The paper raised an interesting question a few days ago about my university. In 2003, under the previous administration, UCA built a retirement community about a block away from campus and a half-mile from my house. At the time we were told that this was a growing trend among universities. Now it has been revealed that the debt incurred to build the 100-bed facility was over $8 million, of which (after a 2006 refinancing), more than $7 million is still outstanding.
Since 2007 the facility has turned a profit -- sometimes small, sometimes large -- but the very idea of a public university operating a business that seeks to turn a profit and competes with private entities doesn't sit well with some in the legislature, who have made inquiries about the propriety of the arrangement.
The article provided details about businesses serving the public affiliated with other universities in the state, from the hotel and restaurant associated with the University of Arkansas's hospitality degree programs, to a retirement home on land leased by the University of Arkansas at Monticello. The relationships between the businesses and the universities vary, with UCA's facility being owned by the school and exempt from taxes, while Fayetteville's restaurant and hotel get tax breaks for their involvement in training students, and the Monticello home is not owned by the university and gets no exemption.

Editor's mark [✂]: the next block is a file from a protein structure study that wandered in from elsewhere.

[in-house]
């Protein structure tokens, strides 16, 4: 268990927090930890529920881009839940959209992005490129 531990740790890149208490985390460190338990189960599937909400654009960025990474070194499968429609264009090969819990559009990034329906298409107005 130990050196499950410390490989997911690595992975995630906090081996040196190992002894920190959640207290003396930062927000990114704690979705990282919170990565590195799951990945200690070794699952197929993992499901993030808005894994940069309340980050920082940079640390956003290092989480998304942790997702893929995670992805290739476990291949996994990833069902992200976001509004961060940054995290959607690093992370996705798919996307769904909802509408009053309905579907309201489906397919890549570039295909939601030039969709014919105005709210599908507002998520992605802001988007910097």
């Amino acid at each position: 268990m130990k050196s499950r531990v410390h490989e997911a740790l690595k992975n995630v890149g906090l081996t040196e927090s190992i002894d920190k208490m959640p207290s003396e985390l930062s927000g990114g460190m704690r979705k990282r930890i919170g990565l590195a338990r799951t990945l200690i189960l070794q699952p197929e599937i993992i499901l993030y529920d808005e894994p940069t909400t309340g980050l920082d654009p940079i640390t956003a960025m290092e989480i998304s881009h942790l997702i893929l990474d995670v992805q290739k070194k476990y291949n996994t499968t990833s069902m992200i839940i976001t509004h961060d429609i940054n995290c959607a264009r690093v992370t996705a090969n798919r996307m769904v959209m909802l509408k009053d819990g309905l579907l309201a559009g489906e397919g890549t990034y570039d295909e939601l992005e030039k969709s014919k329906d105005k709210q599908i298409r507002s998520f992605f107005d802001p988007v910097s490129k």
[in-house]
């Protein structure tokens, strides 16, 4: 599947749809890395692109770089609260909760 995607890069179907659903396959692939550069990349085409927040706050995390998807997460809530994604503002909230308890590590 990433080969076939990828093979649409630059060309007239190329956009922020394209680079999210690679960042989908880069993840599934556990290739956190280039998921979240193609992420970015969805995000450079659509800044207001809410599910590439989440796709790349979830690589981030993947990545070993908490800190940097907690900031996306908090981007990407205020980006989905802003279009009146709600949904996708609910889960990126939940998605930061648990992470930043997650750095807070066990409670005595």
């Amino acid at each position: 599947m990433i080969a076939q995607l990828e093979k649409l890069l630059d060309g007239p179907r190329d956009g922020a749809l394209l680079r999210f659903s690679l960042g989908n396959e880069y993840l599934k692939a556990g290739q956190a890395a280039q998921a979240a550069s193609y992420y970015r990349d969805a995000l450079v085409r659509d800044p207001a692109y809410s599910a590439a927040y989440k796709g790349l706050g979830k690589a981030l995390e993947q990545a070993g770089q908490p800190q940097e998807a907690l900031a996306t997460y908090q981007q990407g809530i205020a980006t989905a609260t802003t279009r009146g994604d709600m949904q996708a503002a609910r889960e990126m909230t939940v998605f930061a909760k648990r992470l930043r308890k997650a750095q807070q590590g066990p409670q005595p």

Lawmakers are uneasy about a university using its privileged position as a public trust to gain a competitive advantage against area businesses. UCA has responded that it's "common" for public universities to run golf courses, detail clinics, bookstores, hospitals, and other operations that cater to ordinary consumers.
What's your experience with auxiliary businesses being operated for a profit by public universities? Do you see any problem with such arrangements? Does it matter whether the business serves as a training ground or provides opportunities to students? Does this constitute an unfair advantage over the competition?